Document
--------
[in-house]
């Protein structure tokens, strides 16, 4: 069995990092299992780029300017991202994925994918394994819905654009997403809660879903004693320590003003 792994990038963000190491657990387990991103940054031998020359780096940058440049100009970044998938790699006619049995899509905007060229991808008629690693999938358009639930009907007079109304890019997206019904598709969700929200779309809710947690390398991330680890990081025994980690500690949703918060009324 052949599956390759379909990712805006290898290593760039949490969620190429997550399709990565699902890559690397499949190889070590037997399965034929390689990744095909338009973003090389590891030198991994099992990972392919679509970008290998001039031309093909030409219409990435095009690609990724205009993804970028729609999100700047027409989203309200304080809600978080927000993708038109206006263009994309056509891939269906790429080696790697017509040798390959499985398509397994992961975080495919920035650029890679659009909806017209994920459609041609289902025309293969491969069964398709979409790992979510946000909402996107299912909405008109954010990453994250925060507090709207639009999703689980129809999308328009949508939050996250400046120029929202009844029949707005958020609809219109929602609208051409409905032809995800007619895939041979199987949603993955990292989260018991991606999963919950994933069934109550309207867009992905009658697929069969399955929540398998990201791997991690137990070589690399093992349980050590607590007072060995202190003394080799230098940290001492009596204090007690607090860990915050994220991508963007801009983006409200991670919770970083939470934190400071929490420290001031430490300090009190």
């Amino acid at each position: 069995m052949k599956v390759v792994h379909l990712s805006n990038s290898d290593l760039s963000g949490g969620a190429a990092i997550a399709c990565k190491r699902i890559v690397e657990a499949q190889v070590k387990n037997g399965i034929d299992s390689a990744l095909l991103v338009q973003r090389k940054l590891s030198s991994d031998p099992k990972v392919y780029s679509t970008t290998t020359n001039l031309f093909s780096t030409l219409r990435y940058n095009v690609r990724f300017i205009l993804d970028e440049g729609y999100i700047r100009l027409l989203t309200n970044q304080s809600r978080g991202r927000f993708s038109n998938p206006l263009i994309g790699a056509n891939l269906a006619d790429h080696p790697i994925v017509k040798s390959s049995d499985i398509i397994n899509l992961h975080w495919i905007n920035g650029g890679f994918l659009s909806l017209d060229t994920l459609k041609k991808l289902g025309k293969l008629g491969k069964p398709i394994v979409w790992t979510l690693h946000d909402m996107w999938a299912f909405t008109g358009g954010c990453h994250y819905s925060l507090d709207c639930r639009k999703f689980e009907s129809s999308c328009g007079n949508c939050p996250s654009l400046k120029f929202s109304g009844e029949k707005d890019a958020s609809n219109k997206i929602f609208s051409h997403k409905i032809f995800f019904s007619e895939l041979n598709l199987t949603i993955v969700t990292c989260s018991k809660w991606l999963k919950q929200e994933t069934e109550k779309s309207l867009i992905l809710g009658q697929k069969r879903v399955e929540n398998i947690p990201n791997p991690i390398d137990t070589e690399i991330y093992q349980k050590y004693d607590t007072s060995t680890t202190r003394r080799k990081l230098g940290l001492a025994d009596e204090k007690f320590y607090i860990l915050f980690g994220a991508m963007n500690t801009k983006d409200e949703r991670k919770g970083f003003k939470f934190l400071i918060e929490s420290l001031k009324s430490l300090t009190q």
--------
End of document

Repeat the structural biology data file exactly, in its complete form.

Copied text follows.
[in-house]
């Protein structure tokens, strides 16, 4: 069995990092299992780029300017991202994925994918394994819905654009997403809660879903004693320590003003 792994990038963000190491657990387990991103940054031998020359780096940058440049100009970044998938790699006619049995899509905007060229991808008629690693999938358009639930009907007079109304890019997206019904598709969700929200779309809710947690390398991330680890990081025994980690500690949703918060009324 052949599956390759379909990712805006290898290593760039949490969620190429997550399709990565699902890559690397499949190889070590037997399965034929390689990744095909338009973003090389590891030198991994099992990972392919679509970008290998001039031309093909030409219409990435095009690609990724205009993804970028729609999100700047027409989203309200304080809600978080927000993708038109206006263009994309056509891939269906790429080696790697017509040798390959499985398509397994992961975080495919920035650029890679659009909806017209994920459609041609289902025309293969491969069964398709979409790992979510946000909402996107299912909405008109954010990453994250925060507090709207639009999703689980129809999308328009949508939050996250400046120029929202009844029949707005958020609809219109929602609208051409409905032809995800007619895939041979199987949603993955990292989260018991991606999963919950994933069934109550309207867009992905009658697929069969399955929540398998990201791997991690137990070589690399093992349980050590607590007072060995202190003394080799230098940290001492009596204090007690607090860990915050994220991508963007801009983006409200991670919770970083939470934190400071929490420290001031430490300090009190």
């Amino acid at each position: 069995m052949k599956v390759v792994h379909l990712s805006n990038s290898d290593l760039s963000g949490g969620a190429a990092i997550a399709c990565k190491r699902i890559v690397e657990a499949q190889v070590k387990n037997g399965i034929d299992s390689a990744l095909l991103v338009q973003r090389k940054l590891s030198s991994d031998p099992k990972v392919y780029s679509t970008t290998t020359n001039l031309f093909s780096t030409l219409r990435y940058n095009v690609r990724f300017i205009l993804d970028e440049g729609y999100i700047r100009l027409l989203t309200n970044q304080s809600r978080g991202r927000f993708s038109n998938p206006l263009i994309g790699a056509n891939l269906a006619d790429h080696p790697i994925v017509k040798s390959s049995d499985i398509i397994n899509l992961h975080w495919i905007n920035g650029g890679f994918l659009s909806l017209d060229t994920l459609k041609k991808l289902g025309k293969l008629g491969k069964p398709i394994v979409w790992t979510l690693h946000d909402m996107w999938a299912f909405t008109g358009g954010c990453h994250y819905s925060l507090d709207c639930r639009k999703f689980e009907s129809s999308c328009g007079n949508c939050p996250s654009l400046k120029f929202s109304g009844e029949k707005d890019a958020s609809n219109k997206i929602f609208s051409h997403k409905i032809f995800f019904s007619e895939l041979n598709l199987t949603i993955v969700t990292c989260s018991k809660w991606l999963k919950q929200e994933t069934e109550k779309s309207l867009i992905l809710g009658q697929k069969r879903v399955e929540n398998i947690p990201n791997p991690i390398d137990t070589e690399i991330y093992q349980k050590y004693d607590t007072s060995t680890t202190r003394r080799k990081l230098g940290l001492a025994d009596e204090k007690f320590y607090i860990l915050f980690g994220a991508m963007n500690t801009k983006d409200e949703r991670k919770g970083f003003k939470f934190l400071i918060e929490s420290l001031k009324s430490l300090t009190q």